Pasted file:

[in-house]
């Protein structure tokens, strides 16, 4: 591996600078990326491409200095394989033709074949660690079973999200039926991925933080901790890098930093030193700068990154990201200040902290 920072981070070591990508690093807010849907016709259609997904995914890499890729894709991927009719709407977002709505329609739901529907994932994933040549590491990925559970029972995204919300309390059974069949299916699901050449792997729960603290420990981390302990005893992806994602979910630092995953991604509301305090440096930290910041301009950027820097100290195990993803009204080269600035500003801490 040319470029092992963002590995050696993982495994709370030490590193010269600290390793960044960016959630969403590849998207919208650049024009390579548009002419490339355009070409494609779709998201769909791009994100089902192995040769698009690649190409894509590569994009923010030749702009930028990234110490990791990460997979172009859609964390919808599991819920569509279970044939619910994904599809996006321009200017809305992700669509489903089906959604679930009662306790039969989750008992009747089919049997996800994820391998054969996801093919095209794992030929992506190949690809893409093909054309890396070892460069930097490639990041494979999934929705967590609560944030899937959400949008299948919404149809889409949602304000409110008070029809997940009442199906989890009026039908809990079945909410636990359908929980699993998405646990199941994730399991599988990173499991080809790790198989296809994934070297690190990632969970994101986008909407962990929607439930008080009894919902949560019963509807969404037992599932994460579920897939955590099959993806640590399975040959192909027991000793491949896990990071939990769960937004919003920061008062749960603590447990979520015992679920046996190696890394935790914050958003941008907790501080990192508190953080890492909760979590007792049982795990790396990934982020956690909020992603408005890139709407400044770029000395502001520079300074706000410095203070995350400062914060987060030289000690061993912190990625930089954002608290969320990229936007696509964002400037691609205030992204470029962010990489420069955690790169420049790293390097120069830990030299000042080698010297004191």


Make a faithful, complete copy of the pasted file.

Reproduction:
[in-house]
């Protein structure tokens, strides 16, 4: 591996600078990326491409200095394989033709074949660690079973999200039926991925933080901790890098930093030193700068990154990201200040902290 920072981070070591990508690093807010849907016709259609997904995914890499890729894709991927009719709407977002709505329609739901529907994932994933040549590491990925559970029972995204919300309390059974069949299916699901050449792997729960603290420990981390302990005893992806994602979910630092995953991604509301305090440096930290910041301009950027820097100290195990993803009204080269600035500003801490 040319470029092992963002590995050696993982495994709370030490590193010269600290390793960044960016959630969403590849998207919208650049024009390579548009002419490339355009070409494609779709998201769909791009994100089902192995040769698009690649190409894509590569994009923010030749702009930028990234110490990791990460997979172009859609964390919808599991819920569509279970044939619910994904599809996006321009200017809305992700669509489903089906959604679930009662306790039969989750008992009747089919049997996800994820391998054969996801093919095209794992030929992506190949690809893409093909054309890396070892460069930097490639990041494979999934929705967590609560944030899937959400949008299948919404149809889409949602304000409110008070029809997940009442199906989890009026039908809990079945909410636990359908929980699993998405646990199941994730399991599988990173499991080809790790198989296809994934070297690190990632969970994101986008909407962990929607439930008080009894919902949560019963509807969404037992599932994460579920897939955590099959993806640590399975040959192909027991000793491949896990990071939990769960937004919003920061008062749960603590447990979520015992679920046996190696890394935790914050958003941008907790501080990192508190953080890492909760979590007792049982795990790396990934982020956690909020992603408005890139709407400044770029000395502001520079300074706000410095203070995350400062914060987060030289000690061993912190990625930089954002608290969320990229936007696509964002400037691609205030992204470029962010990489420069955690790169420049790293390097120069830990030299000042080698010297004191």